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Effectiveness of Physical Therapy-and Occupational Therapy-Based Rehabilitation in People Who Have Glioma and Are Undergoing Active Anticancer Treatment: Single-Blind, Randomized Controlled Trial

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  • Anders Hansen
  • Christian Bonde Pedersen
  • Jens Ole Jarden
  • Dagmar Beier
  • Lisbeth Rosenbek Minet
  • Karen Søgaard
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Background: It is recommended that people with gliomas engage in rehabilitation, but high-quality evidence to support this recommendation is lacking. Objective: This study assesses the effectiveness of a physical therapy-and occupational therapy-based rehabilitation intervention compared with usual rehabilitation care for quality of life (QoL) during active anticancer treatment. Design: This study was a randomized controlled trial. Setting: The study took place in Odense University Hospital, Denmark. Participants: The trial included people with gliomas who were functionally independent. Intervention: The participants were randomly assigned to a supervised rehabilitation intervention or usual rehabilitation care during the active anticancer period. The supervised rehabilitation included physical therapy and occupational therapy-based interventions. Measurements: The primary outcome was the between-group difference in the overall QoL from baseline to the 6-week follow-up. It was self-rated with the global health status (GHS)/QoL domains from the European Organization for Research and Treatment of Cancer Questionnaire. Eighty-eight participants per group were required to find a 10% between-group difference from baseline to the 6-week follow-up. Secondary outcomes were the health-related QoL domains, symptomatology, and functional performance. Results: A total of 64 participants were included (32 in the intervention group and 32 in the control group). At follow-up, the intervention group self-rated a nonsignificantly better score for GHS/QoL than the control group (adjusted mean difference = 8.7% [95% confidence interval =-4.36 to 21.79]). Compared with the control group, the intervention group had consistently better results on self-rated secondary outcomes, including cognitive functioning (β = 16.2) and fatigue (β =-13.4), and objectively measured aerobic power (β = 2.6). Limitations: The number of participants and duration of follow-up were inadequate to determine if the intervention was superior to the current usual rehabilitation care. Conclusions: The physical therapy-and occupational therapy-based rehabilitation intervention did not affect GHS/QoL. However, the trial found promising significant effects on both objective and self-reported secondary outcomes, making rehabilitation efforts during active anticancer treatment promising.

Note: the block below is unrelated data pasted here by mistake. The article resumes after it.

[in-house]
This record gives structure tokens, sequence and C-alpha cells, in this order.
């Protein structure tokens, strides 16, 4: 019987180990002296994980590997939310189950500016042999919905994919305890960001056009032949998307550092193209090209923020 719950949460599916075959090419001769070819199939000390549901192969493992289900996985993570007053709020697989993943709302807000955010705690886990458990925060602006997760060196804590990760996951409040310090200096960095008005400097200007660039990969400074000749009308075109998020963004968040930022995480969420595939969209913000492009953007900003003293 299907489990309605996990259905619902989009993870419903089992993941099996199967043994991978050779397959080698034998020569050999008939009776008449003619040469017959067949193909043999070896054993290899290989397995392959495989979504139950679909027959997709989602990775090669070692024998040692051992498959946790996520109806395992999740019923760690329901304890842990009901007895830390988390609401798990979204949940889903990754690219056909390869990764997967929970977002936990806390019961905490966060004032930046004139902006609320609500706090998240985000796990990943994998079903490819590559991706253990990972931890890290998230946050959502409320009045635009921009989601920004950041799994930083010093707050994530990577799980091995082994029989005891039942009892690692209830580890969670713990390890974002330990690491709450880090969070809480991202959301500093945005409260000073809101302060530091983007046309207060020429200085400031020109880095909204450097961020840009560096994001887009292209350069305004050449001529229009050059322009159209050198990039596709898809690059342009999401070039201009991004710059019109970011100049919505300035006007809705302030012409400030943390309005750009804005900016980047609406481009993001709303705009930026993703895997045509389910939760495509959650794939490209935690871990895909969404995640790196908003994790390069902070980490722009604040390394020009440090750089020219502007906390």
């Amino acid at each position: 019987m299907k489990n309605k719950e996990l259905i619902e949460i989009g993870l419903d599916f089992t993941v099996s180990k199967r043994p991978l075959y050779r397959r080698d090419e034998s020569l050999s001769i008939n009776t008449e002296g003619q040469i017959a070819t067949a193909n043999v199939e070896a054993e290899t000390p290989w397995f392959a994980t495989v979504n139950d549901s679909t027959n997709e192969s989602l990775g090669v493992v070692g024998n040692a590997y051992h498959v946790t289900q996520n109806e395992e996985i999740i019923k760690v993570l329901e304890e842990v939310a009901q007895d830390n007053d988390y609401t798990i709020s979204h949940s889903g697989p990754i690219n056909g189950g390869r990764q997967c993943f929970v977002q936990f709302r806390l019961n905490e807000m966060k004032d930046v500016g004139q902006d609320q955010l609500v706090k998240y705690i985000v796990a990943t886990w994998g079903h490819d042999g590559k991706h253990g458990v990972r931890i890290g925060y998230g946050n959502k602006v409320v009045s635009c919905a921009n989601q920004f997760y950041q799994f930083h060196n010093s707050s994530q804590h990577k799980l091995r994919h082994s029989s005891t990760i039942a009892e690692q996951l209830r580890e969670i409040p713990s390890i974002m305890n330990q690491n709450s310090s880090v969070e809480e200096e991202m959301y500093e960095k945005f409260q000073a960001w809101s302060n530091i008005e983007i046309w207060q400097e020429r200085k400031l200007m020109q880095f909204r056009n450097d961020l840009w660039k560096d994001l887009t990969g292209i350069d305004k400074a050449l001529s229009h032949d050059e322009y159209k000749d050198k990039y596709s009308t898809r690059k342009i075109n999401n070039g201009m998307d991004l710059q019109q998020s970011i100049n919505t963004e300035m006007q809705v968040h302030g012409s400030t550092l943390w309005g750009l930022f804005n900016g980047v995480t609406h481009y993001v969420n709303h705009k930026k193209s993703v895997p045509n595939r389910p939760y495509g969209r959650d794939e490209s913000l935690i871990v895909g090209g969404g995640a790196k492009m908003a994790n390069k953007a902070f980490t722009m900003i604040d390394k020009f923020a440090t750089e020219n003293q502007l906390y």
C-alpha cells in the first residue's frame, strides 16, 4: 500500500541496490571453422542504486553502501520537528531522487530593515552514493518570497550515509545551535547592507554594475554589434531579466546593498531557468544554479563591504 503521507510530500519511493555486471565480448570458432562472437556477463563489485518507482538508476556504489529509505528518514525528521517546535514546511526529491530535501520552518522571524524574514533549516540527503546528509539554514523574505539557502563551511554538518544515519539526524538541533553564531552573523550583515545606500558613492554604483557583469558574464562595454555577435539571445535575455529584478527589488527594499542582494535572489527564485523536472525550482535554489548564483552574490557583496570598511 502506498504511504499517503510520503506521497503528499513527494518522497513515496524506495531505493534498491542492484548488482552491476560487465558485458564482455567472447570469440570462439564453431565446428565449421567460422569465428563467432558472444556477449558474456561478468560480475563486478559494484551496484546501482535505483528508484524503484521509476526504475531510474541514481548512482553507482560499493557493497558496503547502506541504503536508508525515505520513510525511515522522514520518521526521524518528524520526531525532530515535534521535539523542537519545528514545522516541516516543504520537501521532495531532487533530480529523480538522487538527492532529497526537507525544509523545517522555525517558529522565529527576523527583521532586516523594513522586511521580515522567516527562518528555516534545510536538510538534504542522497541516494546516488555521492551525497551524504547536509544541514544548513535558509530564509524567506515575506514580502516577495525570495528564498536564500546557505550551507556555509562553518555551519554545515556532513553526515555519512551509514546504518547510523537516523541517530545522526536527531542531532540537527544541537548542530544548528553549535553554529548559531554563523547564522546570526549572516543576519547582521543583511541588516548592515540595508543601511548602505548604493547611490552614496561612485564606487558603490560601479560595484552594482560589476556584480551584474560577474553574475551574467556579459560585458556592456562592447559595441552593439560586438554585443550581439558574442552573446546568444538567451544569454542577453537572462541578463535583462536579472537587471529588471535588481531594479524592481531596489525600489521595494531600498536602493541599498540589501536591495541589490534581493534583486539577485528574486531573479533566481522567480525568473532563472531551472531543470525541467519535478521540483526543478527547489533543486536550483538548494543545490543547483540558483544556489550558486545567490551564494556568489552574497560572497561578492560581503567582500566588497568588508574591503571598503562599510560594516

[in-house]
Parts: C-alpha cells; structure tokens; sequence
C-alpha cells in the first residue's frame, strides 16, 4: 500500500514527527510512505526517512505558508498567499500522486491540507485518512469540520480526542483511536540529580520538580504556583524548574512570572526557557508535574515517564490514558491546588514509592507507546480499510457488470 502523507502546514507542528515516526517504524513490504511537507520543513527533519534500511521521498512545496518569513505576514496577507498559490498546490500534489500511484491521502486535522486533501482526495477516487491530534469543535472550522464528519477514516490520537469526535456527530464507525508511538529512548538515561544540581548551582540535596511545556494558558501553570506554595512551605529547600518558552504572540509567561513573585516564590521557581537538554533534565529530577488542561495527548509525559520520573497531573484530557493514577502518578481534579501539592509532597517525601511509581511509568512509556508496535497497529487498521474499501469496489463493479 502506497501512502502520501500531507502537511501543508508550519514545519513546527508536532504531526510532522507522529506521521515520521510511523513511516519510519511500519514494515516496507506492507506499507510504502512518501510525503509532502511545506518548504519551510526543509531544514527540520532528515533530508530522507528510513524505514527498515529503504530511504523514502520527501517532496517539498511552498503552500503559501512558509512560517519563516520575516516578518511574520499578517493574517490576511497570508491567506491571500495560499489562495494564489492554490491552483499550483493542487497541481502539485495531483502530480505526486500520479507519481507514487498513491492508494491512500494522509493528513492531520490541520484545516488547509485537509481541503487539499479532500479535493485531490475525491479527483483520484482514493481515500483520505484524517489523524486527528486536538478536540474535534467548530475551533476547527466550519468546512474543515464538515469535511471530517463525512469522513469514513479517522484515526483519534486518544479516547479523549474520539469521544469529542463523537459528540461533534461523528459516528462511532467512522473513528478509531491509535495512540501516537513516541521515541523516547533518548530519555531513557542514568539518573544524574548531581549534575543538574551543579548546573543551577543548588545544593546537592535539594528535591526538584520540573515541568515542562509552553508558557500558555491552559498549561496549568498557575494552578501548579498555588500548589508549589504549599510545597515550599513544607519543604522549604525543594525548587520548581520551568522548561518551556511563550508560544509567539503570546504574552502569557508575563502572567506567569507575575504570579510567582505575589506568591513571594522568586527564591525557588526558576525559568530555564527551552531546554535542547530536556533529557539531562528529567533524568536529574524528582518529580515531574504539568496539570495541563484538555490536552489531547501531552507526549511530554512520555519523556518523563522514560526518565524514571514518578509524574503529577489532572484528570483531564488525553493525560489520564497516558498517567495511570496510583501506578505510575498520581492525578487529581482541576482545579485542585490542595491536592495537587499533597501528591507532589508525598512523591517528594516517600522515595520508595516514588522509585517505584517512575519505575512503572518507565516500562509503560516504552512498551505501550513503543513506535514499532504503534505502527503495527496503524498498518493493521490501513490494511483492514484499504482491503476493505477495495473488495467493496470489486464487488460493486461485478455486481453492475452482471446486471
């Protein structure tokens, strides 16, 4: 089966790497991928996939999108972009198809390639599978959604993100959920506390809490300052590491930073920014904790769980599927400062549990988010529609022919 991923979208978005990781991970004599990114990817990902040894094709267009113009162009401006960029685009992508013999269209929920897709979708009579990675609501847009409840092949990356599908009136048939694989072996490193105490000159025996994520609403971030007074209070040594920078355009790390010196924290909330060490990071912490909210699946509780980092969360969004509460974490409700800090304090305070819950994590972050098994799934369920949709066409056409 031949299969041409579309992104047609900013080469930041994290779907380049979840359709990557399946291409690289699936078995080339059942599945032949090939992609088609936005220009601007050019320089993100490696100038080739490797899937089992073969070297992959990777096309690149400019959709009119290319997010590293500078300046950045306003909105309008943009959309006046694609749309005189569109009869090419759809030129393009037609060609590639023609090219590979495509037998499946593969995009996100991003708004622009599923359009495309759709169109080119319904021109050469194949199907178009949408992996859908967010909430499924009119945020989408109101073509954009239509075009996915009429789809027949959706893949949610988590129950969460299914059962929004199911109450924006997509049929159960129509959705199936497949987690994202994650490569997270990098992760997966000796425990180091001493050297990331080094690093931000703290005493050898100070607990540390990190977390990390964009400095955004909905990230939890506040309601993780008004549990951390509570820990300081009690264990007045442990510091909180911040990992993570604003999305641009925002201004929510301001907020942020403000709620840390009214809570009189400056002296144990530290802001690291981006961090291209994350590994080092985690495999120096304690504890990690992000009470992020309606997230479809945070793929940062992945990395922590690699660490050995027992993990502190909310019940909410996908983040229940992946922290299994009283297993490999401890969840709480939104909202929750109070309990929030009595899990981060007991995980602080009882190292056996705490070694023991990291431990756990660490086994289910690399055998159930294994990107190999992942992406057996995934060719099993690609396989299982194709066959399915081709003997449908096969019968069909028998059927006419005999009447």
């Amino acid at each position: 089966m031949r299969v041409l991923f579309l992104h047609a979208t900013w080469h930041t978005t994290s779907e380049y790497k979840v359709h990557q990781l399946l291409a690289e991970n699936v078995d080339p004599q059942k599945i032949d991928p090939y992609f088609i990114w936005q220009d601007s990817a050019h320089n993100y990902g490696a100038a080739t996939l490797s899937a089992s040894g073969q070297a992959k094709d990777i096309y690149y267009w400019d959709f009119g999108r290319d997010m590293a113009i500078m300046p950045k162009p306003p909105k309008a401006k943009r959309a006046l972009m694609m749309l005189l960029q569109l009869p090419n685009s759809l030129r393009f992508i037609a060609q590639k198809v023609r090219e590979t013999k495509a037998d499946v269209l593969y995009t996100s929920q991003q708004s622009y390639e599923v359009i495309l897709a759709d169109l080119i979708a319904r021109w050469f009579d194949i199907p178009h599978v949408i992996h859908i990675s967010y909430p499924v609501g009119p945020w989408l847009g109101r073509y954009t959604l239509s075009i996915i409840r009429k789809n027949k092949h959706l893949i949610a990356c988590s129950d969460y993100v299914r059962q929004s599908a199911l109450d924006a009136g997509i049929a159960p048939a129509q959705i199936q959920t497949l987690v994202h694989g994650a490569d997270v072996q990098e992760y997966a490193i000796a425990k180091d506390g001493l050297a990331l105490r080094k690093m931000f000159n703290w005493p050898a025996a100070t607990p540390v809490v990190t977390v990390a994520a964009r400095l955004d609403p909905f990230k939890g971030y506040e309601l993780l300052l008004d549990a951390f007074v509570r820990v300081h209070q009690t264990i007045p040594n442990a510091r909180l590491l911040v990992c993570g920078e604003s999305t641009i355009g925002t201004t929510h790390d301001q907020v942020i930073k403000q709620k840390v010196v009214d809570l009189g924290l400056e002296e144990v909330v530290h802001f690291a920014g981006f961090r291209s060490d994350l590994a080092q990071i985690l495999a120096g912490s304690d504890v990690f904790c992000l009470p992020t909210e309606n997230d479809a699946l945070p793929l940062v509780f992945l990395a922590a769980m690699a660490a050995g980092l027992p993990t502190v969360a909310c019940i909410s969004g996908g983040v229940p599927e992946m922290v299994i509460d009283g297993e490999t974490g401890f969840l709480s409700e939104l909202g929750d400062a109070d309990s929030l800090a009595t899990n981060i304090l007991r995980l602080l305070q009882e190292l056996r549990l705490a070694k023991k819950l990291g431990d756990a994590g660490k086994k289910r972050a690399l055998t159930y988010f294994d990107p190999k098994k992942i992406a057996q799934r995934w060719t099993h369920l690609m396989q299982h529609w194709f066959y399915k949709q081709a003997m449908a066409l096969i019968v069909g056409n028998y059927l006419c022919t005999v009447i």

OriginalsprogEngelsk
TidsskriftPhysical Therapy
Vol/bind100
Udgave nummer3
Sider (fra-til)564-574
Antal sider11
ISSN0031-9023
DOI
StatusUdgivet - 10 mar. 2020

Bibliografisk note

Funding Information:
The study was funded by the University of Southern Denmark, the Region of Southern Denmark, and Odense University Hospital.

Funding Information:
The study was funded by the University of Southern Denmark, the Region of Southern Denmark, and Odense University Hospital. The funding sources had no role in the design, analyses, or interpretation of the results.

Publisher Copyright:
© 2020 American Physical Therapy Association.

Copyright:
Copyright 2020 Elsevier B.V., All rights reserved.

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